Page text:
The beach is only about 100 metres from end to end but it never seems to get overcrowded which is a bonus; the same can’t always be said for the waves unfortunately. There were 3 places that I found for surfboard rental and they all charge $100 Pesos per hour (about £4.50 GBP); they’re generally a restaurant first with surfboard rental as an added extra. I rented from each of the 3 places in the end since they do run out of boards on some days, the friendliest lady is located at the far end of the beach on your left (when the ocean is on your right). She has a decent selection of boards and they were generally in good condition.
Whilst Playa Zicatela in Puerto Escondido is known for having the world’s heaviest beach break, Playa Carrizalillo is a point break protected by its horseshoe topography, so it’s a lot safer to surf for beginners like me. Unfortunately, this is common knowledge and so the water is often chock-a-block with newbies and their instructors hogging the best spots to sit and wait for waves.
An average day at Playa Carrizalillo packed with surfers
Despite my early success in Sayulita with standing up and riding a few waves, my time surfing in Puerto Escondido can only be described as ‘paying my dues’; I’ve hit a bit of a plateau in my progression as I try to combine the main elements of surfing that I’ve discovered so far:
1: Learning to balance whilst sitting upright on a floating surfboard; which seems to be a combination of tensing your core muscles whilst relaxing most of your other muscles to mirror the motion of the ocean.
2: Building up my paddling muscles and fitness; since you spend about 80% of your time paddling ‘towards’, ‘out of the way of’, or ‘on to’ waves.
3: Learning to spot the right waves to paddle for; if you’re not paddling then you’re floating around looking out to sea for the next surfable wave, and since they don’t always break in the same place you need to know when to paddle your little heart out to catch one…or to get close enough to float over the big scary ones before they break!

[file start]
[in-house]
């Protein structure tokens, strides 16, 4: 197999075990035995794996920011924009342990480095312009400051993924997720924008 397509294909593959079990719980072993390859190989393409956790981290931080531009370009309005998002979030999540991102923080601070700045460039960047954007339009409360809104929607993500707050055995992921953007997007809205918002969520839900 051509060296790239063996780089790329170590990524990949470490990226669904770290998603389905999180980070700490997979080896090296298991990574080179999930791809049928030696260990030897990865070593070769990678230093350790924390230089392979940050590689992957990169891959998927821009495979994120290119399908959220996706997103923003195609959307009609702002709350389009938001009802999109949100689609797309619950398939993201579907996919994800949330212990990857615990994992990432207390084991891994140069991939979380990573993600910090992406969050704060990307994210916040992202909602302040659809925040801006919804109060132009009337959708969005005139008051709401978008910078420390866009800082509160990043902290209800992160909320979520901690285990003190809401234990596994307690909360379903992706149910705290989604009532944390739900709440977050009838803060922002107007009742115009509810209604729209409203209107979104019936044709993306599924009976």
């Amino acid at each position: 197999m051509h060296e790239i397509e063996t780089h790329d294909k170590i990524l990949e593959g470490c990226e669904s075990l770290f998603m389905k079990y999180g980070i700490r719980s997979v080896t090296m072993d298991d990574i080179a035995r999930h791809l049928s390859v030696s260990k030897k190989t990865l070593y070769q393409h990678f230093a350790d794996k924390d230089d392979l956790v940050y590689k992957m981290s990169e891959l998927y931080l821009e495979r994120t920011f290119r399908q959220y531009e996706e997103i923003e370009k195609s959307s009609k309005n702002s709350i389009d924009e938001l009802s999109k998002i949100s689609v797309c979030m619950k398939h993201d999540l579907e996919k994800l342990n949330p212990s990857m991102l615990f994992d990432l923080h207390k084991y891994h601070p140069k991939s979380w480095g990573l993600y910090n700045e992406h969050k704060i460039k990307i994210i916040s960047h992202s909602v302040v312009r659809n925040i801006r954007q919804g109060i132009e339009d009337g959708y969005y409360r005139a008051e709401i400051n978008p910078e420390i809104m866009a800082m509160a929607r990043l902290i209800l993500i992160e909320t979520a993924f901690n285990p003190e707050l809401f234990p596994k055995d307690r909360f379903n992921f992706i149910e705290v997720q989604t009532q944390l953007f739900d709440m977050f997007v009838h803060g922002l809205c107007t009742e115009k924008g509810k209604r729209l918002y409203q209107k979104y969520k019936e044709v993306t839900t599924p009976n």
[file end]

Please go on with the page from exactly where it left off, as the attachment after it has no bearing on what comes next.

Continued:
4: Learning when to jump up into the surf position; this seems to be the killer for me right now, as by the time I stand up the wave has often lost its shape and crumbled into whitewash. Whilst jumping up as the wave collects you and surges forward feels amazing, this is also the point where you can wipeout pretty spectacularly if the nose of your board submerges and you get catapulted ahead of it, only for the wave to then pick up your board and dump it on top of you!
5: Getting used to being absolutely munched; this is the main bit of ‘paying my dues’! One day I went out for 2 hours in 7-10 foot waves…that was an experience for sure! That point as everyone sees a massive wave rolling in and you have to quickly decide if you’re going to try and catch it (yeah, NO!) or if you have time to paddle towards it and get a roller-coaster ride over the top before it starts to crest…OR, if you’re just gonna have to ditch your board and dive, dive, DIVE! When that things hits and you’re still near the surface, that my friends is what you call getting absolutely munched! Think 10-foot-high washing machine on full speed…and you’re inside it (although I’m pretty sure getting munched whilst riding a wave like that is way worse, I’ll let you know when I get that far).
Yet despite the fact that I’m getting a little frustrated with my slow progression, I still sit on the beach after every surf with that happy, knackered and content feeling you get from sustained exercise and physical challenges. After the 7-10 foot waves I think I must have sat there looking slightly traumatised by the experience, but man did that beer taste good back at the hostel!
Sunset next to Playa Carrizalillo
Tune in next week to hear about the end of my Puerto Escondido adventure and the triumphant return to Sayulita!